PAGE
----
Applying the Best Solutions:
COS Bikes! is action-oriented. This chapter includes guidance on which actions to implement first, and how, along with recommended City policy changes. As in Chapter 2, implementation recommendations are divided into Near-term and Long-term. Most recommendations will be feasible for the City to accomplish in the next few years, while some policy changes will require extensive coordination, outreach, and funding that may require several years to complete.
This chapter of COS Bikes! gives guidance for near-term actions that the City should take to improve its bicycling environment. Three priority steps are presented: implementing bicycle support recommendations; implementing projects in high Bicycle Priority Areas; and making small improvements to the existing network.
Priority Step: Implement Bicycle Support Recommendations
As the City implements COS Bikes!, it is important to understand that the programmatic recommendations in Chapter 2 and recommended institutional changes in this chapter (City Policy Changes) are as vital to achieving success as installing bicycle facilities. Building stronger community support for bicycle facilities and programs and developing a planning and engineering framework that embraces bicycling will ensure that new facilities will be embraced by the community and are planned, designed, and constructed in a thoughtful, context-sensitive way.
Priority Step: Implement Projects in High Bicycle Priority Areas
Building the Vision Network’s 379 total miles may appear daunting at the outset. The network, however, is intended to be a long-term and opportunistic investment. COS Bikes! recommends beginning Vision Network build out where the landscape for bicycling is strong and appropriate — areas of the city with strong public support for projects and high potential demand and need for bicycle facilities. This step in the implementation process can happen concurrently with the bicycle support recommendations in Chapter 2.
COS Bikes! recognizes that as in many other cities, past bicycle projects have not always been embraced by the public. To change the narrative about bicycling, the City should begin Vision Network implementation in priority areas where success is likely. Years later, when the City can point to well-designed bike facilities with high use, little or no safety problems, and community backing, it will have an easier time expanding the Vision Network and building similar projects in other neighborhoods.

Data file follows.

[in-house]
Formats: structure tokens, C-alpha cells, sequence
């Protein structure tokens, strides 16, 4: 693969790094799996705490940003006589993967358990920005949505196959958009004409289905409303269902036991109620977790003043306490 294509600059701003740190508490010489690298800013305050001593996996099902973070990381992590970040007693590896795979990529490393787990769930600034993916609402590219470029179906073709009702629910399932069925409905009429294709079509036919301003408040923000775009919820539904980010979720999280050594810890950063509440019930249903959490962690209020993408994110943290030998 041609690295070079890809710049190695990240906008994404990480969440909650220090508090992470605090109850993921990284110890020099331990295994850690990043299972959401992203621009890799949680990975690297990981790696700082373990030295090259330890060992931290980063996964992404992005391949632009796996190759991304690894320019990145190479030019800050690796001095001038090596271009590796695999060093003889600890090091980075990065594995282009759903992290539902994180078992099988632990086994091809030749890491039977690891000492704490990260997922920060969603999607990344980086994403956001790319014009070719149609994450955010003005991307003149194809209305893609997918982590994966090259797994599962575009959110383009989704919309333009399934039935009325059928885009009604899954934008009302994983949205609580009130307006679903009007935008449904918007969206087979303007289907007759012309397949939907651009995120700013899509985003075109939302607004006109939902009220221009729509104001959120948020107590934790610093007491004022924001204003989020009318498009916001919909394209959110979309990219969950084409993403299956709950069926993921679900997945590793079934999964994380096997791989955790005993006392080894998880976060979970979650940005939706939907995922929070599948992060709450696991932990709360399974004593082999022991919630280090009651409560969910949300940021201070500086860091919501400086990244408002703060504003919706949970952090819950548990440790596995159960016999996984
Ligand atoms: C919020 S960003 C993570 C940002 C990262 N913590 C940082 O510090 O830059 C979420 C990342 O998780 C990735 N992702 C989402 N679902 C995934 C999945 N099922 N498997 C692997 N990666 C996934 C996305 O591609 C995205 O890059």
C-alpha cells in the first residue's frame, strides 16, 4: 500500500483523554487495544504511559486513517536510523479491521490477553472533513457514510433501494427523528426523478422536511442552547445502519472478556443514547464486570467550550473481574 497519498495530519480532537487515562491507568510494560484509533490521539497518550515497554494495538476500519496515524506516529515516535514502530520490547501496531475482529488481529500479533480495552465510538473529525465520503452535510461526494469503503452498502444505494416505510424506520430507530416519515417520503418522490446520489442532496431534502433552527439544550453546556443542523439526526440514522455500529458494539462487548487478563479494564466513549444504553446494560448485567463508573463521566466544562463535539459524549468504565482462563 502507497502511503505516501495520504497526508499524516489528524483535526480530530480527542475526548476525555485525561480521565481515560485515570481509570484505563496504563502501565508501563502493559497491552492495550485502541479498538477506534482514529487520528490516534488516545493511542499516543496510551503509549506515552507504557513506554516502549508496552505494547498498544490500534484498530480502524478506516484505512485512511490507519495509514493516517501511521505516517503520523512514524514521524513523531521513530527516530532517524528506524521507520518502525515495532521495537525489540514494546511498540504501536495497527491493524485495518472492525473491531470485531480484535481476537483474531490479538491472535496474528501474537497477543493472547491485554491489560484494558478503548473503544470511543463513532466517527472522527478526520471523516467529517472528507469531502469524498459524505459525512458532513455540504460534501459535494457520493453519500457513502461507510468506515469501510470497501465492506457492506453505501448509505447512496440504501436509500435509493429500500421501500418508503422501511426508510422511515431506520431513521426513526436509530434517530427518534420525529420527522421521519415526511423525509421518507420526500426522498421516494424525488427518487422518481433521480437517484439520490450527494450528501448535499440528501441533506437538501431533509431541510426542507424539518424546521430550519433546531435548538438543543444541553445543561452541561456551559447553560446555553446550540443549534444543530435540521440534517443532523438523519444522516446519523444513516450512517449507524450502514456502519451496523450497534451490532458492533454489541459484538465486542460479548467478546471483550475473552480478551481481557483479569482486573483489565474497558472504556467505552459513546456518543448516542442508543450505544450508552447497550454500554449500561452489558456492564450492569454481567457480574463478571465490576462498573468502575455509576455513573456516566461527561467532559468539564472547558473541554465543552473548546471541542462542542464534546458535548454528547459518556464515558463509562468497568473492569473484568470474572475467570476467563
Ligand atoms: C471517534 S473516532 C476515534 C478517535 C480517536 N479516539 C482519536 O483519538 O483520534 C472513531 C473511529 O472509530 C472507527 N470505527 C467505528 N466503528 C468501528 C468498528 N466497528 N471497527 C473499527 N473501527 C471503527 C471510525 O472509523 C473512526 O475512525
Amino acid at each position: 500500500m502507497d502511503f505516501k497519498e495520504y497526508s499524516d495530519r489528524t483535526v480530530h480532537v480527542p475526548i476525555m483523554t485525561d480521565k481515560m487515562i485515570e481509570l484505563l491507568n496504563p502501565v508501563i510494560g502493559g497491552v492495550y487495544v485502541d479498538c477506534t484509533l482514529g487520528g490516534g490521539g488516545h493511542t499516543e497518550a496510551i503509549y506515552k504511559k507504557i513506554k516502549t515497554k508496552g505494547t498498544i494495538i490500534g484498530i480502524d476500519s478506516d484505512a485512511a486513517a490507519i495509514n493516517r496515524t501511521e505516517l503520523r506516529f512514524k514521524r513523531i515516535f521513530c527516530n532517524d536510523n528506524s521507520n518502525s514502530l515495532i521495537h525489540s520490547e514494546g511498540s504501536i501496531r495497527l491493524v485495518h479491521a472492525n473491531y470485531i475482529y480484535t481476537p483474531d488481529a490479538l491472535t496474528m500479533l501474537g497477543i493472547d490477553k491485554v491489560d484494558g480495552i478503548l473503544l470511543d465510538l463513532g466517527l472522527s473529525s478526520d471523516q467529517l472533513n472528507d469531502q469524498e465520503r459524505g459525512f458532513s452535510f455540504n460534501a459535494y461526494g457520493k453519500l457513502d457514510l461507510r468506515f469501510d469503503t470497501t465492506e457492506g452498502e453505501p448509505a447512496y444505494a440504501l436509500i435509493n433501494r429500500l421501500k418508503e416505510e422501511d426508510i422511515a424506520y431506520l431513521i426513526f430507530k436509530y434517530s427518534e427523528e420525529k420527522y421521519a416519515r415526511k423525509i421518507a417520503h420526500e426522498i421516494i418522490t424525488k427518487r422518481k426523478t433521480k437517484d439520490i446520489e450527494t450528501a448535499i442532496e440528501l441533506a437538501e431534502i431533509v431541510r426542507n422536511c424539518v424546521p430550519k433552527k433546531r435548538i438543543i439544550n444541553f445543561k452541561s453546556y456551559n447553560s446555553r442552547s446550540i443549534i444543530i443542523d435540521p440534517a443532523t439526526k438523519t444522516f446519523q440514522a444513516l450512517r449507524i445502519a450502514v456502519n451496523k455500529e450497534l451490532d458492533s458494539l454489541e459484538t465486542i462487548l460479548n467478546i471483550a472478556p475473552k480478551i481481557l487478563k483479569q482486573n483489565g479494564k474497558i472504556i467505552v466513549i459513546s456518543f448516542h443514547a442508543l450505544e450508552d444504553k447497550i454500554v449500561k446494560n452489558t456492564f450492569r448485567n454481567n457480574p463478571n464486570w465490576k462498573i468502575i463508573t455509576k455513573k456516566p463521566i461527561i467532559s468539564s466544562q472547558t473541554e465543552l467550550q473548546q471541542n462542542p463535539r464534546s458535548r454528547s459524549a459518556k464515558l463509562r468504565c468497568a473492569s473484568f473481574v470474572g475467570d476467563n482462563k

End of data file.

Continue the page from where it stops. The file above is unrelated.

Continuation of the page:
4.01 Begin Implementation of the Vision Network in Bicycle Priority Areas
The City should focus in Bicycle Priority Areas (BPAs). These are the areas where the bicycling environment is strong. High BPAs are areas of the city with the most streets and street connections, the most people, the people with the lowest incomes, and/or where trails are nearby. The BPAs were informed by coordination with the PlanCOS process. These areas are shown on the following page; the red indicates the highest priority for implementation of the Vision Network, while yellow indicates a medium priority. Green areas are the lowest priority.
BPAs, like Downtown, Old North End, the city’s west side, and Pikes Peak Park neighborhoods, should be considered as a strong starting point for Vision Network implementation. At a minimum, the City should identify one Vision Network project each year to complete in the high BPAs.
BPAs should be the City’s focus, but network implementation can also occur opportunistically by building bicycle facilities when opportunities arise outside of BPAs. For example, neighborhoods like Stratton Meadows and Ivywild do not score as well as the high priority areas, but have demonstrated public support for bike facilities, and should be included in discussions about Vision Network rollout. Additionally, infillDevelopment of vacant land within previously built areas. These areas are already served by public infrastructures, such as transportation and utilities. Parks and open space are also considered infill, since they are permanent uses for vacant parcels. development presents a good opportunity to implement bicycle facilities.
If necessary, the City should coordinate closely with other jurisdictions and agencies. This will be most applicable for the high-priority area near Old Colorado City.
Lead: Public Works, Parks & Recreation | Time: Near-term
Choosing the Best Bike Facility
While the BPAs help guide the City toward where to begin building the Vision Network, deciding what to build is the next step in the process. This Plan does not include facility recommendations for specific corridors, but contains guidance on the types of facilities that should be implemented under different conditions. The Bicycle Facility Toolbox (Appendix B) discussed in this section will help the City choose the appropriate facility for each corridor based on its unique context, constraints, and opportunities.
4.02 Plan and Construct Projects Using the Bicycle Facility Toolbox
City staff should use the Bicycle Facility Toolbox (Appendix B) to help decide what facilities are appropriate for specific corridors. The Toolbox begins with information about how to select the appropriate bicycle facility for both Interested but Concerned and Experienced and Confident bicyclists based on traffic volume and posted speed. Subsequent pages provide guidance and considerations for many on- and off-street bicycle facilities and their variations depending on context. In addition to linear facility types, the Toolkit includes considerations and guidance for spot and intersection treatments, including dimensions, and when their use may be appropriate.